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The Martinez Family  ♦  Orox Leather

Portland, OR  | Leather Backpacks |  Website

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At age 8, Jose Martinez designed and created brightly-colored, Rod Stewart-inspired shoes for himself. They turned out so well he made several more, and sold them at a market in his native Oaxaca, Mexico. His early entrepreneurial skills never diminished. Now as the creative leader of Orox Leather Company based in Portland, Oregon, he continuously strives to try out new designs and techniques on the products he produces. The retail store and workshop are located in Old Town. He and his family have created an inviting atmosphere where customers can meet the artisans and watch them work on the company’s high quality purses, wallets, belts and backpacks.


GET TO KNOW JOSE

What drew you to your chosen craft?
Personally, I didn’t choose leatherworking as much as it chose me. This is a craft that has been passed down through my family over four generations, so leather and leatherworking have been a part of my life since I was a small child. One of my earliest memories is chewing on vegetable tanned leather as a teething baby.

Revitalizing the family craft and opening up our store in Portland was an important step to expand upon our craft and reconnect with our craftsman tradition.

What do you enjoy most about your craft?
Being able to carry on the traditions of our ancestors is an honor. Being able to turn our tradition into a sustainable business is a gift. Every day I get to work with my mother, father, and brothers and create products that are representative of our family’s history. Every time that somebody tells us that one of our products is “beautiful” or “well-crafted” it is a complement that goes deeper than just one generation.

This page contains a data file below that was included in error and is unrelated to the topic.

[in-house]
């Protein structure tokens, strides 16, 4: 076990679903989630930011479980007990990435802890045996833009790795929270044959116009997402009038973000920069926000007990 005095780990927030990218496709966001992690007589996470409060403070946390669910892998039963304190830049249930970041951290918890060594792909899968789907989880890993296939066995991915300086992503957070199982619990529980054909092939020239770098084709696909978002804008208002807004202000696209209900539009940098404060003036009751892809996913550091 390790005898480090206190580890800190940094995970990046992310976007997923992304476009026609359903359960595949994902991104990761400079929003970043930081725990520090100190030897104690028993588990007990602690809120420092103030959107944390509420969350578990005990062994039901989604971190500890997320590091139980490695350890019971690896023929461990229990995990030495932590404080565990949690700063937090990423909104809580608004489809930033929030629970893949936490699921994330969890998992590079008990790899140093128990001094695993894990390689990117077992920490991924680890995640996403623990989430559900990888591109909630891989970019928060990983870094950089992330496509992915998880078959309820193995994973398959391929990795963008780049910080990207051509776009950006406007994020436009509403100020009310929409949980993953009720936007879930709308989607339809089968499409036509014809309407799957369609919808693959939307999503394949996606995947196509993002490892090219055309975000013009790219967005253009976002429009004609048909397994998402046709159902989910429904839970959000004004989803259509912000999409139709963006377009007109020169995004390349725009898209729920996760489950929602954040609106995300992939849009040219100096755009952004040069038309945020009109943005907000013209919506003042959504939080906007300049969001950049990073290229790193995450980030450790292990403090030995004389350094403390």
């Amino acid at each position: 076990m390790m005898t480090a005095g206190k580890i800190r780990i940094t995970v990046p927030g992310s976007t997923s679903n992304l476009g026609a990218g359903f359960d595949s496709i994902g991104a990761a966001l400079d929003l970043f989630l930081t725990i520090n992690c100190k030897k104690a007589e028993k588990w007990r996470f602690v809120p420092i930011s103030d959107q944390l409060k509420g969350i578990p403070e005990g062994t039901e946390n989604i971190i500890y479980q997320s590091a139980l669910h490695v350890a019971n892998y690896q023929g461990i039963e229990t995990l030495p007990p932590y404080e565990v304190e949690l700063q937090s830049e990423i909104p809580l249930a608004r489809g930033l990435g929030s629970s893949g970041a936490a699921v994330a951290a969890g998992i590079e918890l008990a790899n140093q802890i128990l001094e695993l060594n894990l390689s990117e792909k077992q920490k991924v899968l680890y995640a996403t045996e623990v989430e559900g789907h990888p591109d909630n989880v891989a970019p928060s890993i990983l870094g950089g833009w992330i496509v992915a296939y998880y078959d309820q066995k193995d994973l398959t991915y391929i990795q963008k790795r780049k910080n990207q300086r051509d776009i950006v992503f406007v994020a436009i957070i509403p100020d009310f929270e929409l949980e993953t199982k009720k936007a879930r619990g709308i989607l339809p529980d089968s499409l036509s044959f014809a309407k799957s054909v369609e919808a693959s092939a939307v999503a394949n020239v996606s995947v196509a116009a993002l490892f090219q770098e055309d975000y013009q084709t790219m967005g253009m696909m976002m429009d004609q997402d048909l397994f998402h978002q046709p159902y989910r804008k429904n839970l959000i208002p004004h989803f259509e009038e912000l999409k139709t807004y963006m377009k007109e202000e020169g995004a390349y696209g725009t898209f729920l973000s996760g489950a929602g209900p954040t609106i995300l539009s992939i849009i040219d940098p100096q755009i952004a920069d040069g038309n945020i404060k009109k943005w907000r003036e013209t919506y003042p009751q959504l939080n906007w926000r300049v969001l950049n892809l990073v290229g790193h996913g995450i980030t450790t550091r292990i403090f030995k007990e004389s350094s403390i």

Why is it important for people to make things with their own hands?
There is a level of pride that comes with handmade crafts. When your own hands are the primary means of production you have an increased level of responsibility to the quality and durability of the final product.  Also, making things with your hands really teaches you humility. It is hard work, so you really have to stay focused and diligent.

In what ways are handmade goods better than those that are mass-produced?
Handmade goods are generally held to a higher standard of quality, particularly in the materials being used. No craftsman wants to work with bad materials, so why sell them? But beyond this, handmade goods have a bit more character than those that are mass-produced. Every product has a story and a legacy. And those legacies are expanded upon by every journey that they are taken on post-purchase.

What does the future hold for your type of work?
I think we are seeing a trend in the U.S. where people are valuing handmade goods more and more. This is obviously exciting for us from a business perspective, but from a social perspective it is equally exciting. The increasing appeal of handmade goods means more jobs and opportunities for American craftsmen and craftswomen. I love my job and it is great to think that more people will be able to with their hands, with their families, in the U.S.


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